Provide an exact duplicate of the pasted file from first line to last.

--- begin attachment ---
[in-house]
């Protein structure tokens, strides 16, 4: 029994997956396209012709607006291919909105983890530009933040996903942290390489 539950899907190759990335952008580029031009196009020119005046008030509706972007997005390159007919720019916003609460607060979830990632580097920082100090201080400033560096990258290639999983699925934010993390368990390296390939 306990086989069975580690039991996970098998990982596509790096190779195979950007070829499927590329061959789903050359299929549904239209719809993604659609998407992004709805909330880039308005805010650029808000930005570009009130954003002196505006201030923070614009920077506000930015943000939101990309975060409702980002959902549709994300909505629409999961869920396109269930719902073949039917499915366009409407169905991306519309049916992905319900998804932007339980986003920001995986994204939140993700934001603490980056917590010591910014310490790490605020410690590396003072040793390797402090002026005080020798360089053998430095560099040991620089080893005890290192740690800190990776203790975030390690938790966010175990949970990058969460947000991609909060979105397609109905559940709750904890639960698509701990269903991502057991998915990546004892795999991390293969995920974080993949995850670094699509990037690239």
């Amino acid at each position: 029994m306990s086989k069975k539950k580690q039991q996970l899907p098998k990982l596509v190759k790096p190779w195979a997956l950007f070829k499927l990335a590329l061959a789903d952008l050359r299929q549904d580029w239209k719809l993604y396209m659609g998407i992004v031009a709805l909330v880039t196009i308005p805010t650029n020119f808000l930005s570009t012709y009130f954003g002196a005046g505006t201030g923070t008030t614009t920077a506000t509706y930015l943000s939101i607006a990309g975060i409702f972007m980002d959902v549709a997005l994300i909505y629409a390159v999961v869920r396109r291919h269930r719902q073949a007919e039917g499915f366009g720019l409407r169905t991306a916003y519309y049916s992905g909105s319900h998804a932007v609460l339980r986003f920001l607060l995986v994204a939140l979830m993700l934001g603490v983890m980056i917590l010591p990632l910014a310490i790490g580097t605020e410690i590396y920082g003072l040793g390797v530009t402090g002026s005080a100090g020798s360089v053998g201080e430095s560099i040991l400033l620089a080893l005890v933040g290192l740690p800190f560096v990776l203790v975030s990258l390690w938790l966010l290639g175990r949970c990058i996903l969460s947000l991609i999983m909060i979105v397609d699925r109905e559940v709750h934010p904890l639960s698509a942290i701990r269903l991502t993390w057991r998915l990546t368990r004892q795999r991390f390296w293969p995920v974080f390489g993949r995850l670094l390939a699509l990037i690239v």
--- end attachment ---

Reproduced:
[in-house]
């Protein structure tokens, strides 16, 4: 029994997956396209012709607006291919909105983890530009933040996903942290390489 539950899907190759990335952008580029031009196009020119005046008030509706972007997005390159007919720019916003609460607060979830990632580097920082100090201080400033560096990258290639999983699925934010993390368990390296390939 306990086989069975580690039991996970098998990982596509790096190779195979950007070829499927590329061959789903050359299929549904239209719809993604659609998407992004709805909330880039308005805010650029808000930005570009009130954003002196505006201030923070614009920077506000930015943000939101990309975060409702980002959902549709994300909505629409999961869920396109269930719902073949039917499915366009409407169905991306519309049916992905319900998804932007339980986003920001995986994204939140993700934001603490980056917590010591910014310490790490605020410690590396003072040793390797402090002026005080020798360089053998430095560099040991620089080893005890290192740690800190990776203790975030390690938790966010175990949970990058969460947000991609909060979105397609109905559940709750904890639960698509701990269903991502057991998915990546004892795999991390293969995920974080993949995850670094699509990037690239």
């Amino acid at each position: 029994m306990s086989k069975k539950k580690q039991q996970l899907p098998k990982l596509v190759k790096p190779w195979a997956l950007f070829k499927l990335a590329l061959a789903d952008l050359r299929q549904d580029w239209k719809l993604y396209m659609g998407i992004v031009a709805l909330v880039t196009i308005p805010t650029n020119f808000l930005s570009t012709y009130f954003g002196a005046g505006t201030g923070t008030t614009t920077a506000t509706y930015l943000s939101i607006a990309g975060i409702f972007m980002d959902v549709a997005l994300i909505y629409a390159v999961v869920r396109r291919h269930r719902q073949a007919e039917g499915f366009g720019l409407r169905t991306a916003y519309y049916s992905g909105s319900h998804a932007v609460l339980r986003f920001l607060l995986v994204a939140l979830m993700l934001g603490v983890m980056i917590l010591p990632l910014a310490i790490g580097t605020e410690i590396y920082g003072l040793g390797v530009t402090g002026s005080a100090g020798s360089v053998g201080e430095s560099i040991l400033l620089a080893l005890v933040g290192l740690p800190f560096v990776l203790v975030s990258l390690w938790l966010l290639g175990r949970c990058i996903l969460s947000l991609i999983m909060i979105v397609d699925r109905e559940v709750h934010p904890l639960s698509a942290i701990r269903l991502t993390w057991r998915l990546t368990r004892q795999r991390f390296w293969p995920v974080f390489g993949r995850l670094l390939a699509l990037i690239v």